Taken from the March 2010 issue of Dazed:
In a red basement bar in Camden, a frail-looking 74-year-old man in a silver lamé smoking jacket takes to the stage. As a camera flashes, he smiles enigmatically and tells the transfixed crowd that he is about to read a poem entitled A Postcard From Ireland. Within seconds a magical transformation has taken place and he is leaping around the bar much like the salmon eluding the fisherman in the poem. He looks less like a pensioner than a silver spinning-top, setting the room ablaze with his jazz-infused cadence and sublime rhythms. The man behind the mic is the flamboyant left-field performance poet Michael Horovitz, a creative dynamo who has spent his life championing the cause of the spoken and written word. “Michael has singlehandedly been responsible for discovering some amazing talents,” says the poet Mahmood Jamal. “He may be the Grandfather of Albion but his search for the new in poetry remains undiminished.”
For over half a century this kazoo-playing Blakean troubadour has been a veritable pied-piper of literary outsiders. In 1959, his final year at Oxford, he founded New Departures, an irregular periodical that was the first to publish the likes of Samuel Beckett and William Burroughs (the very first issue featured first drafts of what would become Naked Lunch). He was instrumental in organising the first International Poetry Incarnation at The Royal Albert Hall – the single largest poetry event ever in Britain – and would tail the 60s with the anthology Children of Albion,
For fifty years, poet Michael Horovitz has championed outsiders and raged against the machine – But when the Chief Policeman stuffed His upturned helmet full of petrol-soaked Korans And placed his own head on the block, Proclaiming himself in thrall To the Gods of Abraham, Isaac and Madonna, The audience was gripped, as by a spell – Discomforts relished now, under the mutual halo Of first class in-crowd membership, For we’d been co-opted – on our mettle To abet the birth of what we sensed Was going to be acclaimed the first Truly revolutionary production In the History of British Drama. (From Theatrical Dream, Wordsounds, 1994) which included early poems by Alexander Trocchi, Tom Pickard and Adrian Mitchell, among many others (consolidated in 1992 with an impressive clutch of younger poets in Grandchildren of Albion).
“It was becoming clearer that the 60s had left us with not much more than high ideals and bright daydreams” – Michael Horovitz
“Albion was William Blake’s name for the soul of England,” explains Horovitz a few days later at his address off Portobello Road (a flat packed to the rafters with books, manuscripts and newspapers). “England as internationalist; England as a joining of all the nations... as the spiritual Jerusalem. All the Albion anthologies share that Blakean impetus for internationalism.” While such grand achievements in publishing would be enough for most, Horovitz also founded the inimitable Poetry Olympics, an ongoing live poetry event that has included performances from both fledgling voices and the more illustrious likes of Patti Smith, Linton Kwesi Johnson, Kylie Minogue and Damon Albarn. “The thing I most admire about Michael is his spirit,” says Albarn, who has contributed mesmerising input to Poetry Olympics SuperJams. “The unique thing about his poetry is the way that it connects the electric to the mystic.” Glowing testimonials are one thing (this is a man once described by Martin Amis as a “dreamer, a maverick... transmedial crusader”), but perhaps one can gain a more immediate insight into Horovitz from his work:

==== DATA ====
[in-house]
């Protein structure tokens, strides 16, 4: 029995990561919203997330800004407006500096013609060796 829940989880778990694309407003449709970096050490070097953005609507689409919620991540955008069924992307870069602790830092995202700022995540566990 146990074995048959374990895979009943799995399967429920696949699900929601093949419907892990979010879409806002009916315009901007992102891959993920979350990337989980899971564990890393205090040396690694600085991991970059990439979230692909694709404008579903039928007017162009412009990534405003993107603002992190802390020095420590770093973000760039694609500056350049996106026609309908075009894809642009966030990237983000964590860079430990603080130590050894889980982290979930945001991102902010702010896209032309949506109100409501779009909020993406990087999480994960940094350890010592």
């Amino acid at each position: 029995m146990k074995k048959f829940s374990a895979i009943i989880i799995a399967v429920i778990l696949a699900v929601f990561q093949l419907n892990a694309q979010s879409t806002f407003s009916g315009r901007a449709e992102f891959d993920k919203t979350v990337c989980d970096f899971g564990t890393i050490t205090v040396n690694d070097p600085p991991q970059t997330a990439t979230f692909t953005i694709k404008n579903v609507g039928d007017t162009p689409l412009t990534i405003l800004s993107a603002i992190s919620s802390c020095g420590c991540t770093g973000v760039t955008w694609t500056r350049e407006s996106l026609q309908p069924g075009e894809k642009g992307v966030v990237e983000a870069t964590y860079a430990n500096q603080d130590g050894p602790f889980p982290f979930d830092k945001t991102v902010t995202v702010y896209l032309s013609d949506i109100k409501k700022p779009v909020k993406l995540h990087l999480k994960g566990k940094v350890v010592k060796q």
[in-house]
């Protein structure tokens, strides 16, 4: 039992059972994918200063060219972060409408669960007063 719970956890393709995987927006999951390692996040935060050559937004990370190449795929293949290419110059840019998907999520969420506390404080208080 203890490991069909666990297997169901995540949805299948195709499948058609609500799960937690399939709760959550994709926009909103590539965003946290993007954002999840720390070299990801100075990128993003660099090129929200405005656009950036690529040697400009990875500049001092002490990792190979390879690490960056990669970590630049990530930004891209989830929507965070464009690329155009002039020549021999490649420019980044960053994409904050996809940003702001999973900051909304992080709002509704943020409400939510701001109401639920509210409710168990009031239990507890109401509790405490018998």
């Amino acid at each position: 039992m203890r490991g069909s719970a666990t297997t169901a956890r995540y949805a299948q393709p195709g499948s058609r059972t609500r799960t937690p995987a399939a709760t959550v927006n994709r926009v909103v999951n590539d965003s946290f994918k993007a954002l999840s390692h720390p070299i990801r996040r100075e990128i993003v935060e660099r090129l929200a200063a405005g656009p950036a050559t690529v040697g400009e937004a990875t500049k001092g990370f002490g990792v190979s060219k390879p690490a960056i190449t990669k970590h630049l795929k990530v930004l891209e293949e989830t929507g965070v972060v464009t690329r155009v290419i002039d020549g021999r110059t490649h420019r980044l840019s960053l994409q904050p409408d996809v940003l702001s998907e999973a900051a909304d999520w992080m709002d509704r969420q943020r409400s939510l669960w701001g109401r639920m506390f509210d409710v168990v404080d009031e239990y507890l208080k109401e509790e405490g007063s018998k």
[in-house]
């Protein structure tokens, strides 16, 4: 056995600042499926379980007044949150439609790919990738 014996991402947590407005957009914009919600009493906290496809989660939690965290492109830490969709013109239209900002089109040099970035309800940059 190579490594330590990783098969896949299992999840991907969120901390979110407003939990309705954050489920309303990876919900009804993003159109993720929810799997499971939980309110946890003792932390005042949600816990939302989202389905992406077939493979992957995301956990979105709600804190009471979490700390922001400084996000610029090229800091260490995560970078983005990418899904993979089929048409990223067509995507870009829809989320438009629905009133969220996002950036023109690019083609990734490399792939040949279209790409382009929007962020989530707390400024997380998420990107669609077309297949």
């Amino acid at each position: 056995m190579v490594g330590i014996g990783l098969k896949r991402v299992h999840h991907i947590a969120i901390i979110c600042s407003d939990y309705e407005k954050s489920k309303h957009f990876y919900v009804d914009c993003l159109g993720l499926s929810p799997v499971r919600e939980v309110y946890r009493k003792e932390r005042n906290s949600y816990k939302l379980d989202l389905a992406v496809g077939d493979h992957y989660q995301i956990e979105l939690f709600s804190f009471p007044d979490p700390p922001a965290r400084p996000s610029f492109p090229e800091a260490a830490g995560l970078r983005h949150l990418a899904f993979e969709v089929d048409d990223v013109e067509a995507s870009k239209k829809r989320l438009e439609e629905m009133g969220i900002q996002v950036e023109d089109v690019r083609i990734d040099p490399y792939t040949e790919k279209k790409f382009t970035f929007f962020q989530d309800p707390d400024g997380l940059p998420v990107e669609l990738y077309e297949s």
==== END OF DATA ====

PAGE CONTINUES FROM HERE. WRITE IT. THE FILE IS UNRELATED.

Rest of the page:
Much of Horovitz’s poetry is concerned with radical politics, capitalist consumer culture and the machinations of war. He was the youngest of ten children in a family that fled the Holocaust. His father was a respected lawyer in Frankfurt who refused to accept what was happening around him until it was almost too late.
“My father fought for Germany in WWI and received an Iron Cross for bravery,” explains Horovitz. “He was totally plugged into German society. It took one of his clients being illegally arrested and persuaded to hang himself in his cell pre-trial by the SS to bring home to him the irredeemable dead-ends that were under way.” With his father unable to practice as a lawyer in England (though active in brokering deals to transport Jews out of Germany), the family fell on hard times, and some of Horovitz’s formative years were spent dossing in abandoned farmhouses and floodprone cottages in the Thames Valley and Home Counties as bombs rained on London.
“It was almost sort of a happy adventure,” he says. “I was carefully insulated against the reasons we had left Frankfurt. We were very poor so I would shoplift, and my older siblings and I would put on little shows where we would play songs and read poetry for a penny admission. I suppose those were early seeds of the Poetry Olympics troupes.”
Horovitz may have led a gypsy-like childhood but the importance of education was instilled in him very early on, and despite his rebel leanings he graduated from North London’s William Ellis school with sterling grades and won a scholarship to study literature at Oxford. There his love of jazz and William Blake blossomed, as did his political sensibilities and appetite for the poetry of the beats. “I wrote to Ginsberg, Corso and Ferlinghetti. Within weeks Ginsberg told me Burroughs was coming to London and asked if I could look after him. Burroughs became a close comrade who helped me print the first issue of New Departures...” At this point, Horovitz breaks into a pitch-perfect impression of the junkie laureate’s drawl – “How are you going to print this, Michael? You don’t seem to have a lot of dough... I better lay some loot on you.”
Perhaps it’s no surprise that Horovitz developed an interest in drugs, considering the company he was keeping. “After finals, I was staying in a cottage with the sculptor-to-be Bill Tucker. And it was there that I first tried mescaline,” he says wistfully. “Old hippies say if you can remember it you weren’t really there, and it’s certainly difficult to summarise the complexities of a heavy drug trip – the difficulty being that the terms in which the altered state is experienced are not easily translatable back into un-stoned human prose.”